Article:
On a workday, an employee is required to travel to a temporary duty station for an afternoon meeting. The employee's regular working hours are 8:00 a.m. to 4:30 p.m. In total, the employee spends 13 hours (6:00 a.m. to 12:30 p.m. and 5:00 p.m. to 11:30 p.m.) traveling to and from the worksite. However, the time between 8:00 a.m. and 12:30 p.m. is compensable as part of the employee's regular working hours. Also, an employee's time spent traveling outside of regular working hours to or from a transportation terminal (e.g., an airport or train station) within the limits of his or her official duty station is considered to be equivalent to commuting time and is not creditable travel time. (See 5 CFR 550.1404(d).) In this case, the employee spends 2 hours traveling to and from an airport within the limits of his official duty station. Finally, bona fide meal periods during actual travel or waiting time are not considered to be creditable travel time. (See 5 CFR 550.1404(b)(2).) Therefore, the 30 minutes the employee spends having dinner while waiting at the airport on the return trip home is not creditable travel time.It reads like a nightmare word problem from Algebra II.
Quick. What's the answer?
Did you get 6 hours of comp time earned?
Okay, try this one:
On a Friday (workday), an employee is required to travel from a temporary duty station to home. However, due to severe weather, the employee's connecting flight is cancelled until Saturday morning (nonworkday). On Friday, the employee's regular working hours are 8:00 a.m. to 4:30 p.m. In total, the employee spends 16 hours (5:30 a.m. to 3:00 p.m. and 6:30 a.m. to 1:00 p.m.) traveling from the worksite. However, the time between 8:00 a.m. and 3:00 p.m. is compensable as part of the employee's regular working hours. The extended waiting period from 3:00 p.m. until the employee returned to the airport on Saturday morning is not creditable travel time, since the employee was free to use the time for his or her own purposes. (See 5 CFR 550.1404(b)(3).) An employee's time spent traveling outside of regular working hours to or from a transportation terminal (e.g., an airport or train station) within the limits of his or her official duty station is considered to be equivalent to commuting time and is not creditable travel time. (See 5 CFR 550.1404(d).) In this case, the employee spent 1 hour traveling from an airport within the limits of his official duty station.In case you were wondering, the answer is 8 hours of comp time earned.
The Coast Guard, in an attempt to make this all easily understood, published the following:
R 081245Z FEB 05 ZUI ASN-A00039000004Oh, right, that makes it all crystal clear. For sure.
FM COMDT COGARD WASHINGTON DC//G-WPC//
SUBJ: COMPENSATORY TIME OFF FOR TRAVEL
A. OPM CPM DTD 1/27/05
B. DHS MEMO DTD 1/27/05
1. SECTION 203 OF THE FEDERAL WORKFORCE FLEXIBILITY ACT (P.L. 108-401, DATED 30 OCT 2004) ADDED A NEW SECTION TO THE LAW (5 U.S.C. 5550B). THE CHANGE CREATED A NEW CATEGORY OF COMPENSATORY TIME OFF FOR EMPLOYEES TRAVELING AWAY FROM THEIR OFFICIAL DUTY STATION. THE TIME CREDITED CANNOT INCLUDE WORK PERIODS OTHERWISE COMPENSABLE SUCH AS NORMAL WORK HOURS. EFFECTIVE 28 JANUARY 2005, THE OFFICE OF PERSONNEL MANAGEMENT (OPM) ISSUED INTERIM REGULATIONS BASED ON THE NEW PROVISIONS.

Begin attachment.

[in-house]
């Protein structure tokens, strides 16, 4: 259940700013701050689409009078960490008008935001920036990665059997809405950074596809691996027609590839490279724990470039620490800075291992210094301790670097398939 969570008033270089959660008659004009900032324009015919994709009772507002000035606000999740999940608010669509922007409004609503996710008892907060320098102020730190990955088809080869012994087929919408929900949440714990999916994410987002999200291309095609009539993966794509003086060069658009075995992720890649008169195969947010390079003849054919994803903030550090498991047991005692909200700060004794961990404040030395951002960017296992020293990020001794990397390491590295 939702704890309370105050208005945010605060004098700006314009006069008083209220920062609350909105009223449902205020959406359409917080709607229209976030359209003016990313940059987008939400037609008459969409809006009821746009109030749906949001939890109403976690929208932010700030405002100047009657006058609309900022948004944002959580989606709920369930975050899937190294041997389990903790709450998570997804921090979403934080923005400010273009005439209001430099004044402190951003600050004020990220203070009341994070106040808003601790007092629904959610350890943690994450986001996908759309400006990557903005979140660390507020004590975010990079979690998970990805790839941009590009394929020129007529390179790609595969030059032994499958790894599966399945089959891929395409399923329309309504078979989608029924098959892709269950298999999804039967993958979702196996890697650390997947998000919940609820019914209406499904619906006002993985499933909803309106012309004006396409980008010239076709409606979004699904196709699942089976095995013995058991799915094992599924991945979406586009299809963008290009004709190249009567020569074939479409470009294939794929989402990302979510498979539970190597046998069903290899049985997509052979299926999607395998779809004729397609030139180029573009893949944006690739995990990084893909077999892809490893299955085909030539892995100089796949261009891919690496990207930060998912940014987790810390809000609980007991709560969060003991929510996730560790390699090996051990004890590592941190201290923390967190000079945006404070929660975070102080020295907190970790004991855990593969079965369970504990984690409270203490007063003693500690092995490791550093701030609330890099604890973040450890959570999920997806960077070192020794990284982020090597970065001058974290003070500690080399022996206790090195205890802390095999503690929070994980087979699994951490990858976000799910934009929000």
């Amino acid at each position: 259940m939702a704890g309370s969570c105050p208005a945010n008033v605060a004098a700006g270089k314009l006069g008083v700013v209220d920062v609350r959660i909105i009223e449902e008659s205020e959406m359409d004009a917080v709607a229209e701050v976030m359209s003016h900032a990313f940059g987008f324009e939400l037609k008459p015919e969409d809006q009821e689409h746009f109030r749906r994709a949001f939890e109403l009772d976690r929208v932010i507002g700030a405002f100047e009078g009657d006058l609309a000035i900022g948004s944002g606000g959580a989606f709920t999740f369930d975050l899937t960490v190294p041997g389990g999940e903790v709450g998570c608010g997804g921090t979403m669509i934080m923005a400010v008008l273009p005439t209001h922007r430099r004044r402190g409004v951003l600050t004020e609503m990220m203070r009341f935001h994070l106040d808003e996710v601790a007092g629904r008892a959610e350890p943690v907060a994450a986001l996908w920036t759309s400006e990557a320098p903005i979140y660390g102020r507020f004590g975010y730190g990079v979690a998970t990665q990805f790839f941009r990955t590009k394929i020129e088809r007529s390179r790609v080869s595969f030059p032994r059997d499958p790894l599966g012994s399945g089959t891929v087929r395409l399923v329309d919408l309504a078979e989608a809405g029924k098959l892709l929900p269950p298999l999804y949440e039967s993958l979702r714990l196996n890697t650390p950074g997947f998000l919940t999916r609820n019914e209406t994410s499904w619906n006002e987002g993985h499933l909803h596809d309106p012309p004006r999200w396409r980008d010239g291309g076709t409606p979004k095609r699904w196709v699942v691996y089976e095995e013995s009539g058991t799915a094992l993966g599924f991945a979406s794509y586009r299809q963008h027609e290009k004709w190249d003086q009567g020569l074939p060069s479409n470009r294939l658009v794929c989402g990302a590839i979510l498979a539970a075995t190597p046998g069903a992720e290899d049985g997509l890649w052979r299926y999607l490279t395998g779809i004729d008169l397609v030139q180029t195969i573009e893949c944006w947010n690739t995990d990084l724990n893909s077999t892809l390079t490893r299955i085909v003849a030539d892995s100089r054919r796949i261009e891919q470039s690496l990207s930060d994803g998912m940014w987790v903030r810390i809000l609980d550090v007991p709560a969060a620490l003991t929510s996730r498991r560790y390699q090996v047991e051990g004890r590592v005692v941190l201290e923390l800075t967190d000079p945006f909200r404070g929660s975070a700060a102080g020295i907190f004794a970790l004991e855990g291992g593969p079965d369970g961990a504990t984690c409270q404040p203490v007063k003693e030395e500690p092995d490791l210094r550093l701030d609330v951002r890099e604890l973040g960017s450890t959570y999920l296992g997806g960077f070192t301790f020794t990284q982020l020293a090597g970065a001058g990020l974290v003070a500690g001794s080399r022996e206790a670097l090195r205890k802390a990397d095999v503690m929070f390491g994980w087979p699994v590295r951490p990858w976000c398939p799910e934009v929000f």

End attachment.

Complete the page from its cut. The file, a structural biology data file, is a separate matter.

2. BASED ON DHS REVIEW OF THE INTERIM OPM REGULATIONS, EMPLOYEES INELIGIBLE TO EARN COMPENSATORY TIME OFF FOR TRAVEL INCLUDE FEDERAL WAGE SYSTEM (FWS) EMPLOYEES AND SENIOR EXECUTIVE SERVICE MEMBERS. FOR CRIMINAL INVESTIGATORS RECEIVING LAW ENFORCEMENT AVAILABILITY PAY (LEAP), OTHER CONSIDERATIONS FOR CREDITING POTENTIALLY COVERED TIME APPLY. PLEASE CONTACT YOUR SERVICING HUMAN RESOURCE SPECIALIST FOR ADDITIONAL GUIDANCE.
3. ACCORDING TO SUPPLEMENTAL GUIDANCE ISSUED BY OPM, THE NEW CATEGORY OF COMPENSATORY TIME OFF WILL BE SUBJECT TO OTHER LIMITS. SOME OF THE OPM LIMITS DISCUSSED INCLUDE: DEDUCTING MEAL PERIODS AND NORMAL COMMUTE TIME BETWEEN HOME TO WORK; PROHIBITING A DOLLAR PAYOUT FOR COMPENSATORY TIME EARNED FOR TRAVEL; AND FORFEITING UNUSED COMPENSATORY TIME FOR TRAVEL IF NOT USED WITHIN A YEAR. A COPY OF THE OPM GUIDANCE (CPM-2005-03) MAY BE FOUND AT THE FOLLOWING INTERNET SITE. CERTAIN AREAS ADDRESSED BY THE OPM GUIDANCE ARE STILL SUBJECT TO A DETERMINATION BY DHS AND/OR THE COAST GUARD.
4. THE DHS INITIAL GUIDANCE REQUIRES U.S. COAST GUARD SUPERVISORS AND EMPLOYEES TO DOCUMENT INSTANCES OF POTENTIAL ELIGIBILITY FOR COMPENSATORY TIME OFF FOR TRAVEL OCCURRING AFTER 27 JANUARY 2005. THIS INFORMATION MUST BE RETAINED UNTIL A SYSTEM IS IN PLACE FOR CREDITING TIME OFF TO THE INDIVIDUALS PAYROLL ACCOUNT AND/OR ELIGIBILITY CAN BE ESTABLISHED. THE FOLLOWING INFORMATION MUST BE RECORDED:
(1) EMPLOYEE NAME
(2) DATE TRAVEL ORDERS WERE APPROVED
(3) DATE(S) OF TRAVEL
(4) TRAVEL ITINERARY AS REQUIRED BY DD FORM 1351-2, TRAVEL VOUCHER FORM. THE TIME OF EACH EVENT THAT OCCURS DURING TIME IN A TRAVEL STATUS MUST BE INCLUDED, AS DEFINED IN 5 CFR 550.140(B).
(5) INDICATION OF EMPLOYEES RECEIPT OF LAW ENFORCEMENT AVAILABILITY PAY (LEAP) AS APPLICABLE.
(6) EMPLOYEES PAY PLAN (E.G., GS, SL/ST ETC.)
5. DHS PLANS TO ISSUE INTERIM GUIDANCE IN THE NEAR FUTURE, ALLOWING DHS EMPLOYEES TO USE THE NEW TYPE OF COMPENSATORY TIME OFF FOR TRAVEL. DHS ALSO INTENDS TO ISSUE FINAL POLICY DIRECTION REGARDING THIS TOPIC IN AN UPCOMING MANAGEMENT DIRECTIVE.
6. IF YOU HAVE ADDITIONAL QUESTIONS, PLEASE CONTACT YOUR SERVICING COMMAND STAFF ADVISOR OR HUMAN RESOURCE SPECIALIST.
7. INTERNET RELEASE AUTHORIZED.
8. RELEASED BY RONALD R. KOGUT, CHIEF, OFFICE OF CIVILIAN PERSONNEL.
Now, what time was it I got to the airport this past Sunday?